These names suggest the young and trendy are key targets or, more precisely, a young couple with one child, the company says.
The range starts with either a 102bhp 1.6-litre petrol engine or a 105bhp 1.9 TDi, both of which are available in Reference trim.
They come with six airbags, air conditioning, ABS brakes, traction control, a CD/radio, remote central locking and electric front windows.
Stylance trim adds electronic climate control, extra audio speakers and steering wheel audio controls, cruise control and 16-inch alloy wheels.
Sport models are available with either a 150bhp 2.0-litre FSI direct injection petrol engine or a 140bhp 2.0-litre TDi. These get sports seats, electronic stability programme and emergency braking assistance and a choice of automatic transmissions.
The FSi is available with a Tiptronic automatic while the diesel is available with a DSG automated manual shift first seen on Audi's TT. This optional transmission is faster than the standard manual.
Although the Altea is expected to be a popular choice for young parents, it should also catch more than just a passing glance from young company car drivers, typically user- choosers or those opting out of a traditional company car scheme.
Sales are expected to reach 2,500 units in the UK this year with full-year sales totalling 5,000 units. The 1.6-litre will be the volume seller, taking 45% of sales.
Corporate drivers are expected to account for about 40% of sales, with the two diesels more popular than their petrol equivalents, due to their low benefit-in-kind (BIK) status. As they are Euro IV compliant, there is no 3% tax penalty.
The boot has a capacity of just over 400 litres and features useful hooks and nets for securing items – handy for work-related paraphernalia or to ensure your shopping remains in its bags.
It has a two-tier luggage compartment, with extra space under the floor. Even more space is available by folding the rear seats to leave a flat load area.
The Altea is true to the original prototype shown at last year's Frankfurt Motor Show and is the first in the brand to be wholly developed within the Audi Brand Group, which was established in 2002.
Unveiled at this year's Motor Show Live in Birmingham, the Altea's looks signal the direction SEAT will take with its forthcoming models.
Behind the wheel
WITH every new car I try, I always look for that 'magic' feature that can be talked about in the pub later.
Examples are Renault's keyless entry, Nissan's 3D Bird-view satellite navigation system or the optional extra 'magic' side doors that open at the press of a button on the Fiat Ulysse I drove last year.
There's not a lot to choose with the SEAT Altea and the best I can do is the fact that its windscreen wipers are concealed in the A-pillars.
Although this alone may not be worthy of mention next time I pop out for a pint, it fits in well with its slick looks.
Company executives say the Altea is neither an MPV nor a traditional five-door hatch – it's just the Altea, a five-seat multi-sports vehicle. It will appeal, they add, to people seeking versatility and style from a vehicle.
Although it's not a stunner, I am a fan of its looks. It's got some nice curves and lines and fits in well with the sporty image of the SEAT brand.
At the UK launch in Hertfordshire, I was able to test both diesel engines and the 1.6-litre petrol engine.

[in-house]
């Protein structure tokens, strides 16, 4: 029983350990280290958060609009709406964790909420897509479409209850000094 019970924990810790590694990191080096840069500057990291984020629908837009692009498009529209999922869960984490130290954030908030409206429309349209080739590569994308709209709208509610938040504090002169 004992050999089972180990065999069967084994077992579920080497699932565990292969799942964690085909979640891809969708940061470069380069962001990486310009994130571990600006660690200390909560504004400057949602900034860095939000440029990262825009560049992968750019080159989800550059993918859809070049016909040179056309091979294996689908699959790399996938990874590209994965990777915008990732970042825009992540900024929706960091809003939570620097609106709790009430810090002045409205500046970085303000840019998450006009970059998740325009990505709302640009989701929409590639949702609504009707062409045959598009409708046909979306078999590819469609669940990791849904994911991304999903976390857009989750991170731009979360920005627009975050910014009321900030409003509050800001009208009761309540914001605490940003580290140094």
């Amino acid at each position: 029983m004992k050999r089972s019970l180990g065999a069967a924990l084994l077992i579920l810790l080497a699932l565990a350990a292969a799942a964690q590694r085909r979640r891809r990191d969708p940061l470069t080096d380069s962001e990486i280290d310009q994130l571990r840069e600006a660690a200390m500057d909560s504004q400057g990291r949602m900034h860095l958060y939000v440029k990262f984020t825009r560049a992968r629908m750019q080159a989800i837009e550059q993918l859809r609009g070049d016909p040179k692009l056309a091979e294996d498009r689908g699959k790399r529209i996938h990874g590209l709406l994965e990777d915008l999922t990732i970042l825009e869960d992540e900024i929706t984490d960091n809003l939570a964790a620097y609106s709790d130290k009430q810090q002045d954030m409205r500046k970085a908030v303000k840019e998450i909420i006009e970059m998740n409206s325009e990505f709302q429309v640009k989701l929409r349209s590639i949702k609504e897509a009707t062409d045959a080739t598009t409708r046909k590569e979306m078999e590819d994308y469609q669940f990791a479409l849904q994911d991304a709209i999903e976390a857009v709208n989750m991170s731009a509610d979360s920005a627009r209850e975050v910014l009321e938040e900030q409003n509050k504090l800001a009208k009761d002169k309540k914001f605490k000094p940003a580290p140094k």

The Altea is a comfortable car with a high seating position that gives a commanding view of the road ahead. It's roomy and the controls are easy to reach and, more importantly, easy to understand.
Fit and finish is top-notch and there are ample small storage compartments in the cabin.
The 2.0-litre TDi sport I drove, with six-speed manual gearbox, was an impressive performer with a decent amount of torque providing plenty of pulling power. It felt comfortable in a variety of driving conditions, both in busy town traffic and on the motorway.
The driving experience when moving up the gears in the 1.9-litre TDi was not dissimilar to the bigger-engined model. But, with 105bhp as opposed to the 2.0-litre TDi's 140bhp, acceleration was noticeably slower in fifth gear at motorway speeds.
Its 0-62mph dash is 12.3 seconds, a couple of seconds slower than its bigger brother, but it is a perfectly adequate car and ideally suited to the role of fleet workhorse.
Both diesels were remarkably quiet and this was more than evident while queuing in traffic behind another marque's diesel, which drowned out any noise coming from the Altea.
The 1.6-litre petrol engine was excellent, with plenty of power giving the feeling of a bigger unit.
Although my overall driving experience of the new Altea was mostly favourable, I wasn't overly impressed by the steering. It was too light for my liking and lacked 'feel'. Drivers not keen on squeezing into tight parking spots may welcome such light and effortless steering, though.
If it's functionality, a certain degree of individuality and top quality you're after, then the SEAT Altea is perfect. It's a fine-looking vehicle with plenty of room and provides a good driving experience, particularly with its two very good diesel engines.
|Model||1.6||2.0 FSI||1.9 TDI||2.0 TDI|
|Max power (bhp/rpm):||102/5,600||150/6,000||105/4,000||140/4,000|
|Max torque (lb-ft/rpm):||109/3,800||148/3,500||184/1,900||236/2,500|
|Max speed:||112||128 (auto: 126)||114||125|
|0-62mph (secs)||12.8||9.6 (10.1)||12.3||9.9 (DSG: 9.8)|
|CO2 emissions (g/km):||182||186 (200)||146||157 (161)||Transmission||5-sp man, 6-sp man||6-sp auto, 6-sp DSG|
|Service intervals (miles):||10,000|